For example. so the actual noise exposure is spread out (or normalized) over the normalization time period. The measurement period is generally shorter. the Criterion Duration is the normalization time period. and the Run Time is the measurement period. Criterion duration is typically 8 hours.d) SPARK® and BLAZE® User Manual Glossary C-1 . The current OSHA criterion level is 90 dB. of a constant sound over a specified normalization time period (Tn) that contains the same energy as the actual (unsteady) sound measured over a stated measurement period (T2 .d of 83 dB (Criterion Duration = 8 hours). A check for variations between the measured level and a reference level .no adjustment is made to the system. LEP. Criterion duration is the time required for a continually applied sound of the selected criterion level to produce a dose of 100%.APPENDIX C Glossary A-weight A standard frequency weighting to simulate the response of the human ear. ® Calibration Calibration Check Criterion Duration Criterion Level C-weight Daily Personal Noise Exposure (LEP. A standard frequency weighting that simulates the response of the human ear to high amplitude (loud) noise.d is the level. In Blaze . a measured Leq of 86 dB (Run Time = 4 hours) will produce an LEP.T1). It is the level of a sound which will produce a dose of 100% if continually applied for the criterion time. Adjustment of the system so that the measured sound level agrees with a reference sound source. expressed in dB.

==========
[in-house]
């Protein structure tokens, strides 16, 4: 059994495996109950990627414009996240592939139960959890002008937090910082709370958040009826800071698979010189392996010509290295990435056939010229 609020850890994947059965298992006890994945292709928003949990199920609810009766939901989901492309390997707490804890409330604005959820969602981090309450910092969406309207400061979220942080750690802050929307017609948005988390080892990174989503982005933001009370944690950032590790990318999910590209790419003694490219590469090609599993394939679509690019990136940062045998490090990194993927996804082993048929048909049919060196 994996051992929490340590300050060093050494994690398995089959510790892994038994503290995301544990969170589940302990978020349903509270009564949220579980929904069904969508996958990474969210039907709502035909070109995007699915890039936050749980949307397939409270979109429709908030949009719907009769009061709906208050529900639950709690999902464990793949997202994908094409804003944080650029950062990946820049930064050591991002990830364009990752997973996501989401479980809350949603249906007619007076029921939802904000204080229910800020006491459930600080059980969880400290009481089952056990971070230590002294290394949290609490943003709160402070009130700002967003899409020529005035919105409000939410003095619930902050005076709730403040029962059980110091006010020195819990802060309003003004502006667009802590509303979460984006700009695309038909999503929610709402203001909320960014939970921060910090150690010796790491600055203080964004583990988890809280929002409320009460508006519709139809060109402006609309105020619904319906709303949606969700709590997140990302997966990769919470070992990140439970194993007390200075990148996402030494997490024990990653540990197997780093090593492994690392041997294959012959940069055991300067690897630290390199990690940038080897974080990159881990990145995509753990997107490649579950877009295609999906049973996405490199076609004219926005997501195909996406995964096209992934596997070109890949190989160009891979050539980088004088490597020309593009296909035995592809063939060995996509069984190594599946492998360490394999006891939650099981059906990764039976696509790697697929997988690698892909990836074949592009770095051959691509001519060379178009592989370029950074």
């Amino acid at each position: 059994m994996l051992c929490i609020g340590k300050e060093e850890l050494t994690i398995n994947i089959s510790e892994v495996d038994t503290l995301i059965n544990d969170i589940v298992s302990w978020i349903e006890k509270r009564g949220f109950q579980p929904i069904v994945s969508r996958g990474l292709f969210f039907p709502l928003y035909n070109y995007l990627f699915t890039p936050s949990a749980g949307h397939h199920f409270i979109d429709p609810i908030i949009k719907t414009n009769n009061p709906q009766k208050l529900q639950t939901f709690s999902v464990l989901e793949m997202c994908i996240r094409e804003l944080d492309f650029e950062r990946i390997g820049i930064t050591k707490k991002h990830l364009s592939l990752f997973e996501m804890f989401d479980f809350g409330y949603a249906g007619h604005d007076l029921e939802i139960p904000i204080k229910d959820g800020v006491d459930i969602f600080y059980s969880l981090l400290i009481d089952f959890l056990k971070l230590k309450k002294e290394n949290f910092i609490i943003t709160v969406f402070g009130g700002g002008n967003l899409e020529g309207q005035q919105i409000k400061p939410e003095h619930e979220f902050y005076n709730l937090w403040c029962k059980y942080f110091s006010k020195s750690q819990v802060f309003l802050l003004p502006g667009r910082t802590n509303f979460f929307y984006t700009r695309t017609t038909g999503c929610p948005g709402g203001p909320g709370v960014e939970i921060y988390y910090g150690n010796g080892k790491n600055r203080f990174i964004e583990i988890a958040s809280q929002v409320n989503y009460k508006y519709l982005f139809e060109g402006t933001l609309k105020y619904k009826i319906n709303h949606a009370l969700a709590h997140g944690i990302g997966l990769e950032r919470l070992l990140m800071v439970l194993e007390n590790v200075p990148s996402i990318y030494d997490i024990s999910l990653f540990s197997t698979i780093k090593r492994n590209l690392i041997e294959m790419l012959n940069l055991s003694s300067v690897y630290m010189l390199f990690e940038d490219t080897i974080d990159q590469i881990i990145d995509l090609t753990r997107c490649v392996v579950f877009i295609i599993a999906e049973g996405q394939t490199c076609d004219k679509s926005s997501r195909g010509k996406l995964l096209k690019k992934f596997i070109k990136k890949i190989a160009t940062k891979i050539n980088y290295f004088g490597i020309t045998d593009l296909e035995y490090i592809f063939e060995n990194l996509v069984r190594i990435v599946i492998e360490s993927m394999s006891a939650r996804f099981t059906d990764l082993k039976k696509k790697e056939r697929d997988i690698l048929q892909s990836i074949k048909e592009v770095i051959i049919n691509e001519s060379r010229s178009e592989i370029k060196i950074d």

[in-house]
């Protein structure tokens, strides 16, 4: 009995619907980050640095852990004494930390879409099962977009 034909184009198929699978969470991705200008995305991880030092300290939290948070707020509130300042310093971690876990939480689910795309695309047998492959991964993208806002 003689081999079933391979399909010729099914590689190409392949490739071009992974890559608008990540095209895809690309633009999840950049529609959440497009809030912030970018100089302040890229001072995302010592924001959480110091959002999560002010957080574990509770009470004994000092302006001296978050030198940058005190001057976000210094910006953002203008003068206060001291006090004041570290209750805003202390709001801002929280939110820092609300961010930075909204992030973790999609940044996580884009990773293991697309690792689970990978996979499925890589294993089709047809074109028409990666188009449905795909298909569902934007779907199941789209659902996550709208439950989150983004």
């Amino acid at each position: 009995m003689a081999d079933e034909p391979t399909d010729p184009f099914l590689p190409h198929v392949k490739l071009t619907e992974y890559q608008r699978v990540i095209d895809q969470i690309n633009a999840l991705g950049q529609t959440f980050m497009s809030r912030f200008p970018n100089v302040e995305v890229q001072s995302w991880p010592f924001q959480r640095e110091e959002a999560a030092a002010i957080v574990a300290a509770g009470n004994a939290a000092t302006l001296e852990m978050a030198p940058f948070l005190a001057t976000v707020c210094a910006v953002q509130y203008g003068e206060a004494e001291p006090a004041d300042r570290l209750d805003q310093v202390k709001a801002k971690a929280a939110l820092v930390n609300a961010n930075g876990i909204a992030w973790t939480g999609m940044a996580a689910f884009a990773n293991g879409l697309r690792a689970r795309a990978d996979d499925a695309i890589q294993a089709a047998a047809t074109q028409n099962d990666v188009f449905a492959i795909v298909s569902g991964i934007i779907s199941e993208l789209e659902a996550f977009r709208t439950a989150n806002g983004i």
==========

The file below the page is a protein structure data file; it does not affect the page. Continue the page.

2 ⎛1 P (t) ⎞ ---------------. Leq is annotated as LAeq or LCeq (A or C frequency weighted Leq) Dose Exchange Rate Equivalent-Continuous Sound Level or Leq C-2 Glossary SPARK® and BLAZE® User Manual . or 6. d = Leq + 10 L og 10 [ ( T2 – T1 ) ⁄ Tn ] dB Leq = frequency weighted (A or C). which in a given time period (T= T2 .dt⎟ dB L EP. The current OSHA exchange rate is 5. On the Spark dosimeters. 20 μPa Tn = normalization period (Criterion Duration) T2 .T1) has the same energy as does a time varying sound. A value of 3 will produce Leq-like levels. Leq is the level of a constant sound.T1 = measurement period (Run Time) Detector Rate See Frequency and Exponential-Time Weighted Sound Level. 4. Exchange rate is defined in ANSI S1. 5. an Leq is recorded for the entire record’s Run Time. First. etc. d = 10 L og 10 ⎜ 2 T n ⎝ T P0 ⎠ 1 ∫ T2 OR L EP. For the Spark dosimeters. hours). sound pressure in pascals P0 = reference sound pressure. an Leq value is recorded for 2 different time intervals. an Leq is recorded for each individual time history sample. 12. Possible values for this field are 3. See Noise Dose.In Blaze. equivalent-continuous sound pressure level in dB P(t) = instantaneous. expressed in dB. 10. frequency weighted (A or C).25 as "the change in sound level corresponding to a doubling or halving of the duration of sound level while a constant percentage of criterion exposure is maintained".d is annotated as Lep(x) where x represents the normalization time period or Criterion Duration (i.e. 8. Second. LEP.